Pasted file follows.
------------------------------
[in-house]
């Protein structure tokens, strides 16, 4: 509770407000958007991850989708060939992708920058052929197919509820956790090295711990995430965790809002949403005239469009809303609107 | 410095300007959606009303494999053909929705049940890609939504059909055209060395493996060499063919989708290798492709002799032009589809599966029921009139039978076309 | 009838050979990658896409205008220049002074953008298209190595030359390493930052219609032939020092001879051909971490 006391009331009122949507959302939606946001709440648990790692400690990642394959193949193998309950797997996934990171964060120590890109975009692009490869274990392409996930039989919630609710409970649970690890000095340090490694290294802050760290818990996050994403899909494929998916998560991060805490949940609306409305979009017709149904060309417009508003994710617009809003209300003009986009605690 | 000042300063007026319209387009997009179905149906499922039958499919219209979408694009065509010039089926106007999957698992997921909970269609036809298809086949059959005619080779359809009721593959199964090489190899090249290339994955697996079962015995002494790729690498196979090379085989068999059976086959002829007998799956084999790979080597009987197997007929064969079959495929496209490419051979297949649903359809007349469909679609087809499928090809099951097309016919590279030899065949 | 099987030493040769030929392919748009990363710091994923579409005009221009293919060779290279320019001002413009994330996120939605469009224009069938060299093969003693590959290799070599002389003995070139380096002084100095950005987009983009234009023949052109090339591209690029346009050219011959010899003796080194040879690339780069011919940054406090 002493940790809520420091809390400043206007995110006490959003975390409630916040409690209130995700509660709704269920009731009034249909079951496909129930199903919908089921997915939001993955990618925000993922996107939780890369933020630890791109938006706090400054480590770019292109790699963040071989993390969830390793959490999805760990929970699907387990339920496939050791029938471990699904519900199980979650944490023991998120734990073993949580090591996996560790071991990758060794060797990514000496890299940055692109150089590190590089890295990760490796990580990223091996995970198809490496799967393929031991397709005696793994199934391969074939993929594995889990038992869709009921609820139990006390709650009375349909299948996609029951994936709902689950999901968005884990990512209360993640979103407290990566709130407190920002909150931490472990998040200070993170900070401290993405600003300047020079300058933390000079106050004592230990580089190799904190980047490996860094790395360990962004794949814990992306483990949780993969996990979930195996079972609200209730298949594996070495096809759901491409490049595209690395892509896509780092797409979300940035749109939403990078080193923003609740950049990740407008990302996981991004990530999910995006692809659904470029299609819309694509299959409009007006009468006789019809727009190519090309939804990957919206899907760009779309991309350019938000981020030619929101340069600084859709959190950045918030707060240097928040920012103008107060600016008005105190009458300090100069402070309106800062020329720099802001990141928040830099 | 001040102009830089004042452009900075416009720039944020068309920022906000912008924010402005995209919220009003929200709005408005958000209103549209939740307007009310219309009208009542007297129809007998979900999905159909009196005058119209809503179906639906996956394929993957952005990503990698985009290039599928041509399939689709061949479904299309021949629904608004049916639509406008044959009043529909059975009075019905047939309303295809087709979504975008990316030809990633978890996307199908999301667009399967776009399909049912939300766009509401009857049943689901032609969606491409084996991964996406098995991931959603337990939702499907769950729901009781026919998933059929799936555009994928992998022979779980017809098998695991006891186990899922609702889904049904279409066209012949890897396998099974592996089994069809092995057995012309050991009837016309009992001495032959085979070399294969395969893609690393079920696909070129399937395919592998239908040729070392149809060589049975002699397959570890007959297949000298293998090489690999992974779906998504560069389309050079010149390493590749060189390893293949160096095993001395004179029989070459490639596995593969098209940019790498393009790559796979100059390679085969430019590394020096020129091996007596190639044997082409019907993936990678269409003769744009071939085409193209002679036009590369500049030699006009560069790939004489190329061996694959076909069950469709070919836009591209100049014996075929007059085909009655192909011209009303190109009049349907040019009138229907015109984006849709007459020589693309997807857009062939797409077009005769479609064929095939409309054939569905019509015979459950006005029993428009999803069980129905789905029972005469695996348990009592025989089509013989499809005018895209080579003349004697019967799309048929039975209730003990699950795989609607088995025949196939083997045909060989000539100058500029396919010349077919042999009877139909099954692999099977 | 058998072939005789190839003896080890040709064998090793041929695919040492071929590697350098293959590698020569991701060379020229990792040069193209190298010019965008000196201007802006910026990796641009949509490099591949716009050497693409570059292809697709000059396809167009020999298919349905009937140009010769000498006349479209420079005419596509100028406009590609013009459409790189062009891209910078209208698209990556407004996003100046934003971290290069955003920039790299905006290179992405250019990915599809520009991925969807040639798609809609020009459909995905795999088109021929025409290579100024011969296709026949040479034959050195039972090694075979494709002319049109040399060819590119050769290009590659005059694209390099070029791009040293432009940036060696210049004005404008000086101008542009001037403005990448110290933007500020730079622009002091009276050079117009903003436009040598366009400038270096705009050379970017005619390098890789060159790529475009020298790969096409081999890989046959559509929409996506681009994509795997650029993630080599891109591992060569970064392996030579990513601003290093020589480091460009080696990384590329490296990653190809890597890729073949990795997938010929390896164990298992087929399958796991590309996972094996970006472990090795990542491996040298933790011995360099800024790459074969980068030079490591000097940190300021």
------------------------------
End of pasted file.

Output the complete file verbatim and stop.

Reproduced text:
[in-house]
């Protein structure tokens, strides 16, 4: 509770407000958007991850989708060939992708920058052929197919509820956790090295711990995430965790809002949403005239469009809303609107 | 410095300007959606009303494999053909929705049940890609939504059909055209060395493996060499063919989708290798492709002799032009589809599966029921009139039978076309 | 009838050979990658896409205008220049002074953008298209190595030359390493930052219609032939020092001879051909971490 006391009331009122949507959302939606946001709440648990790692400690990642394959193949193998309950797997996934990171964060120590890109975009692009490869274990392409996930039989919630609710409970649970690890000095340090490694290294802050760290818990996050994403899909494929998916998560991060805490949940609306409305979009017709149904060309417009508003994710617009809003209300003009986009605690 | 000042300063007026319209387009997009179905149906499922039958499919219209979408694009065509010039089926106007999957698992997921909970269609036809298809086949059959005619080779359809009721593959199964090489190899090249290339994955697996079962015995002494790729690498196979090379085989068999059976086959002829007998799956084999790979080597009987197997007929064969079959495929496209490419051979297949649903359809007349469909679609087809499928090809099951097309016919590279030899065949 | 099987030493040769030929392919748009990363710091994923579409005009221009293919060779290279320019001002413009994330996120939605469009224009069938060299093969003693590959290799070599002389003995070139380096002084100095950005987009983009234009023949052109090339591209690029346009050219011959010899003796080194040879690339780069011919940054406090 002493940790809520420091809390400043206007995110006490959003975390409630916040409690209130995700509660709704269920009731009034249909079951496909129930199903919908089921997915939001993955990618925000993922996107939780890369933020630890791109938006706090400054480590770019292109790699963040071989993390969830390793959490999805760990929970699907387990339920496939050791029938471990699904519900199980979650944490023991998120734990073993949580090591996996560790071991990758060794060797990514000496890299940055692109150089590190590089890295990760490796990580990223091996995970198809490496799967393929031991397709005696793994199934391969074939993929594995889990038992869709009921609820139990006390709650009375349909299948996609029951994936709902689950999901968005884990990512209360993640979103407290990566709130407190920002909150931490472990998040200070993170900070401290993405600003300047020079300058933390000079106050004592230990580089190799904190980047490996860094790395360990962004794949814990992306483990949780993969996990979930195996079972609200209730298949594996070495096809759901491409490049595209690395892509896509780092797409979300940035749109939403990078080193923003609740950049990740407008990302996981991004990530999910995006692809659904470029299609819309694509299959409009007006009468006789019809727009190519090309939804990957919206899907760009779309991309350019938000981020030619929101340069600084859709959190950045918030707060240097928040920012103008107060600016008005105190009458300090100069402070309106800062020329720099802001990141928040830099 | 001040102009830089004042452009900075416009720039944020068309920022906000912008924010402005995209919220009003929200709005408005958000209103549209939740307007009310219309009208009542007297129809007998979900999905159909009196005058119209809503179906639906996956394929993957952005990503990698985009290039599928041509399939689709061949479904299309021949629904608004049916639509406008044959009043529909059975009075019905047939309303295809087709979504975008990316030809990633978890996307199908999301667009399967776009399909049912939300766009509401009857049943689901032609969606491409084996991964996406098995991931959603337990939702499907769950729901009781026919998933059929799936555009994928992998022979779980017809098998695991006891186990899922609702889904049904279409066209012949890897396998099974592996089994069809092995057995012309050991009837016309009992001495032959085979070399294969395969893609690393079920696909070129399937395919592998239908040729070392149809060589049975002699397959570890007959297949000298293998090489690999992974779906998504560069389309050079010149390493590749060189390893293949160096095993001395004179029989070459490639596995593969098209940019790498393009790559796979100059390679085969430019590394020096020129091996007596190639044997082409019907993936990678269409003769744009071939085409193209002679036009590369500049030699006009560069790939004489190329061996694959076909069950469709070919836009591209100049014996075929007059085909009655192909011209009303190109009049349907040019009138229907015109984006849709007459020589693309997807857009062939797409077009005769479609064929095939409309054939569905019509015979459950006005029993428009999803069980129905789905029972005469695996348990009592025989089509013989499809005018895209080579003349004697019967799309048929039975209730003990699950795989609607088995025949196939083997045909060989000539100058500029396919010349077919042999009877139909099954692999099977 | 058998072939005789190839003896080890040709064998090793041929695919040492071929590697350098293959590698020569991701060379020229990792040069193209190298010019965008000196201007802006910026990796641009949509490099591949716009050497693409570059292809697709000059396809167009020999298919349905009937140009010769000498006349479209420079005419596509100028406009590609013009459409790189062009891209910078209208698209990556407004996003100046934003971290290069955003920039790299905006290179992405250019990915599809520009991925969807040639798609809609020009459909995905795999088109021929025409290579100024011969296709026949040479034959050195039972090694075979494709002319049109040399060819590119050769290009590659005059694209390099070029791009040293432009940036060696210049004005404008000086101008542009001037403005990448110290933007500020730079622009002091009276050079117009903003436009040598366009400038270096705009050379970017005619390098890789060159790529475009020298790969096409081999890989046959559509929409996506681009994509795997650029993630080599891109591992060569970064392996030579990513601003290093020589480091460009080696990384590329490296990653190809890597890729073949990795997938010929390896164990298992087929399958796991590309996972094996970006472990090795990542491996040298933790011995360099800024790459074969980068030079490591000097940190300021």